A copy of my book, Loftus Road Legacy – The History Of Shepherd’s Bush Football Club, came up for auction recently at Graham Budd Auctions in association with Sotheby’s. The price guide was ¬£300-400. But if you do have a copy, don’t turn your house upside down to find it. The book accompanied a 1914 advertising poster in that sale. The match was the West London Junior Charity Cup Final, featuring Simmaries against Star United at the Loftus Road Ground, 27th April 1914. Bidding closed at ¬£200.
I clearly remember the night I had discovered my family’s contribution to the home of QPR. I had been working in Hammersmith Archives and the family was at the match. It was a Tuesday evening in late September 2001. Driving home, I picked up Iain Dowie’s half time comments on the radio. (He was there as a summariser for the BBC.) The future of Loftus Road was up for discussion and Iain commented on what a great little ground it was and his hopes that QPR would be able to remain there. So far, so good – and in October 2004 Loftus Road chalked up its century.
Back in the summer of 1904, the ground was little more than a dump – literally. Contractors building the ‘new’ Underground railway from Shepherd’s Bush to the City had left Loftus Road four feet deep in heavy London clay. Shepherd’s Bush Football Club was looking for a new home because its Wormholt Farm ground was being developed for housing. The Loftus Road site was ideal but massive piles of clay had to be removed before a professional contractor could come in to lay the pitch. Fencing, entrances, pavilion, stand and press box were installed. This was all achieved within a four-month deadline (and ahead of final planning approval given on 15th October by Hammersmith Borough Council !). At 3.00pm on Saturday, 22nd October 1904, the local MP kicked the ball into play to start the first of many matches at Loftus Road – Shepherd’s Bush against Old Malvernians. And such was the calibre of the ground that it was selected later in the Season to host the 1905 FA Amateur Cup Final when West Hartlepool defeated Clapton by three goals to two.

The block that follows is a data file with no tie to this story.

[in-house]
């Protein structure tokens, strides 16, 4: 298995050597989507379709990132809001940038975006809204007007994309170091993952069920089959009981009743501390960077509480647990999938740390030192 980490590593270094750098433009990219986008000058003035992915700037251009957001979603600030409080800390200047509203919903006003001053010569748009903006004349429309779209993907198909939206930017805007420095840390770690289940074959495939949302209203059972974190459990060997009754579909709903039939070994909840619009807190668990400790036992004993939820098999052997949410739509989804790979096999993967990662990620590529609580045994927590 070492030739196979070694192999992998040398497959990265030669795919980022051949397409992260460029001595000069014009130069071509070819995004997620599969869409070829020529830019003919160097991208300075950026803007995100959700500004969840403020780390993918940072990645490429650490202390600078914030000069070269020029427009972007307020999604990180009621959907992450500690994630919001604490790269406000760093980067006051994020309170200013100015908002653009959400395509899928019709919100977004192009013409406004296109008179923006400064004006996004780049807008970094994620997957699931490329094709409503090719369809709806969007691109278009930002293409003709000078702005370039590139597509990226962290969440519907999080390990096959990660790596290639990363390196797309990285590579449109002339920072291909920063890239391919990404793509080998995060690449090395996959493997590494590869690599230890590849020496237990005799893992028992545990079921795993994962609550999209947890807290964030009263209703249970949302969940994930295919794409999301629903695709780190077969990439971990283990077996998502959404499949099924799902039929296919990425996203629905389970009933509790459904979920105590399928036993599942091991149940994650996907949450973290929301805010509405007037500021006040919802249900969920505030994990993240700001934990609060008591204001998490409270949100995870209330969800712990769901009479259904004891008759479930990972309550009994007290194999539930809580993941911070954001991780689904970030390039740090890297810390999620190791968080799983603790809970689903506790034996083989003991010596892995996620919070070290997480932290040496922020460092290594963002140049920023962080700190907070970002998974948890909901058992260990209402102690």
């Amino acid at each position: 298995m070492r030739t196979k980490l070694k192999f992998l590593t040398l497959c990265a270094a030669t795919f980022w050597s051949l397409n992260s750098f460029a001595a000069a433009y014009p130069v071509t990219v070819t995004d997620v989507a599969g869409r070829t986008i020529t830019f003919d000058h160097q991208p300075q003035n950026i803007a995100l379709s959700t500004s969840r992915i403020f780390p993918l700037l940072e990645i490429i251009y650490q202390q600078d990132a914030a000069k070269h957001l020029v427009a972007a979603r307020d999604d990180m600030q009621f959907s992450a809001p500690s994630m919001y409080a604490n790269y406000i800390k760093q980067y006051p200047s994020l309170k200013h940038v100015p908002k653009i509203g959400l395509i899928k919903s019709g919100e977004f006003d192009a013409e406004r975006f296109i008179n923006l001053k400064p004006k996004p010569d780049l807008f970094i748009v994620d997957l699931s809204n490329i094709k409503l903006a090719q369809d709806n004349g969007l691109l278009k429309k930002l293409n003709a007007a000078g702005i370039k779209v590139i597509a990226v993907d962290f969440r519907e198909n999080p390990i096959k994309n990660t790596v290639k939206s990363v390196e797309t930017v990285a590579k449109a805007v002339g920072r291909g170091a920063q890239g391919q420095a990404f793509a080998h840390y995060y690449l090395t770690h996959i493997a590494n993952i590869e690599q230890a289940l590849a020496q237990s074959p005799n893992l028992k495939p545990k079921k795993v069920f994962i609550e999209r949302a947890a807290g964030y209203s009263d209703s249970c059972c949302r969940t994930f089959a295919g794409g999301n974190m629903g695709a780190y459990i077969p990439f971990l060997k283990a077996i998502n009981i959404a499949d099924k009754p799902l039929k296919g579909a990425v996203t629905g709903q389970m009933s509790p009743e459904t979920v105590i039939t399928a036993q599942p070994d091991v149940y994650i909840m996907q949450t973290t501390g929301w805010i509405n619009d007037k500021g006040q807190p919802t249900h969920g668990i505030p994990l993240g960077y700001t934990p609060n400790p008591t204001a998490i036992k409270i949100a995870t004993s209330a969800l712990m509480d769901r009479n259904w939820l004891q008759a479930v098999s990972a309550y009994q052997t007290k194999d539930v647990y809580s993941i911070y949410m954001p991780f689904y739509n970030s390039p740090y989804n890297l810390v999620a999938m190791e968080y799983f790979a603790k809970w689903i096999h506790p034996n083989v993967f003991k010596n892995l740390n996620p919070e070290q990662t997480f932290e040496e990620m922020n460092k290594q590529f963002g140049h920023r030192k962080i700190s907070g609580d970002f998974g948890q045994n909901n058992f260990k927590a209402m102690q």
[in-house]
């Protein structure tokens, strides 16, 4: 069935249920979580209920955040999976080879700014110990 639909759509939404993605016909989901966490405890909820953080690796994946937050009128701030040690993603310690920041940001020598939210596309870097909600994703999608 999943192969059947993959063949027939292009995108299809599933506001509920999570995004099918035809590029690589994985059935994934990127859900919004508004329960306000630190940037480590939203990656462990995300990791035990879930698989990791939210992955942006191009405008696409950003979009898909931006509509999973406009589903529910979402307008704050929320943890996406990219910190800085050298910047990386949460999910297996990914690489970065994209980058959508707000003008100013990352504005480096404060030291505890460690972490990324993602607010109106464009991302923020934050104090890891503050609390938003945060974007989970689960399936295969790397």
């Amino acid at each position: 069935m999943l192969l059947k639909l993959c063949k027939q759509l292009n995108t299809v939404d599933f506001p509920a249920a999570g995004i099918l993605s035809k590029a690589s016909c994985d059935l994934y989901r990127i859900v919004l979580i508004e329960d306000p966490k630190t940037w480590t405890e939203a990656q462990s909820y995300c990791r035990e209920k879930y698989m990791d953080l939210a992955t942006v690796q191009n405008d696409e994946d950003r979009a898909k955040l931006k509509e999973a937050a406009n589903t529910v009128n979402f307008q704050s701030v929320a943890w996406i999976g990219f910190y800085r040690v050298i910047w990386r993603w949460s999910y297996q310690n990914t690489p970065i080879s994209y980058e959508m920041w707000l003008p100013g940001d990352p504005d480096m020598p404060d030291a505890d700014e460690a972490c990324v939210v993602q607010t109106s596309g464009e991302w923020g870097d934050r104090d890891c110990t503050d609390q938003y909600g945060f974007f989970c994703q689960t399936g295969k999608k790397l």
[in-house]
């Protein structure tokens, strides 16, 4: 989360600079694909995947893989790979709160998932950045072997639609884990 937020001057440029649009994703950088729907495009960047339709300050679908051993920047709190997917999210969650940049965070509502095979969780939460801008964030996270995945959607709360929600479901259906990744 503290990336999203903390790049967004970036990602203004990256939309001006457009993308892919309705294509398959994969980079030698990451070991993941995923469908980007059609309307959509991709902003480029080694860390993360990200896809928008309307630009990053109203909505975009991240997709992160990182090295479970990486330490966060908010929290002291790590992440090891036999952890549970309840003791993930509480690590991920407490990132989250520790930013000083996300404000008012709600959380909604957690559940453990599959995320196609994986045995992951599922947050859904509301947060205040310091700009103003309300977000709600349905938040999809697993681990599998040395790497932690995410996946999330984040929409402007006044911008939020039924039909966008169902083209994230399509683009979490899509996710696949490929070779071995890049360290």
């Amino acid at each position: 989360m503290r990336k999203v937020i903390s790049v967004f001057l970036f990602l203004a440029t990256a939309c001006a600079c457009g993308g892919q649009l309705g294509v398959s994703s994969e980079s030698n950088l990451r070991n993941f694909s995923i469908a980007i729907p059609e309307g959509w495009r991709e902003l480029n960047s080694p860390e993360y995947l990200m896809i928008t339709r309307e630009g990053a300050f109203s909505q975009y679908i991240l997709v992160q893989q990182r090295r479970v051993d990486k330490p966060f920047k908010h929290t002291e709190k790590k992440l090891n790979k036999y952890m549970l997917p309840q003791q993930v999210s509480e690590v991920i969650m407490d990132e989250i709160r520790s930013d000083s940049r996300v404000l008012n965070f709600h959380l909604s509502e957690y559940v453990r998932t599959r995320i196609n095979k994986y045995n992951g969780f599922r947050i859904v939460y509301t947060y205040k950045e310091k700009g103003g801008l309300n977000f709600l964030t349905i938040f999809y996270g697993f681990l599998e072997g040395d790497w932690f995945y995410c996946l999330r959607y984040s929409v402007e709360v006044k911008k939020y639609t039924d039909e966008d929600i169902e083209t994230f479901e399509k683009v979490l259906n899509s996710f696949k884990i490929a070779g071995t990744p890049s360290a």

Despite early successes, the club committee repeatedly rejected professionalism. Of course, they regularly lost some of their better players to QPR and other professional teams and by the end of 1914, many others had joined up to fight in the Great War.
While the family were established supporters, my first visit to Loftus Road was on 7th May 1983 when QPR beat Wolves and went on to win the Second Division title. Of course, we had no idea of any ‘family connection’ then. Since that time, we have held Season tickets in the Loft with many of the same ‘matchday friends’. Driving through Shepherd’s Bush, we pass the pubs that once hosted club meetings and after match ‘smokers’ and provided hot baths and changing rooms for players. The houses in Ellerslie Road and Loftus Road are the same ones where people hung out of windows or sat on the roof to watch Shepherd’s Bush games free of charge. Some things may change but I am sure that the atmosphere and the hope of ‘a win today’ is much the same as it ever was.
My piece of the QPR plastic pitch is now almost 20 years old. What are its chances at auction in a hundred years time ? (with a copy of the book of course)
The first print run of ‘Loftus Road Legacy’ sold out. Further copies have been printed and are available from Yore Publications, 12 The Furrows, Harefield, Middlesex UB9 6AT.
Tel/Fax No. 01895 823404, website: www.yore.demon.co.uk and the price remains at ¬£9.95 plus postage and packing.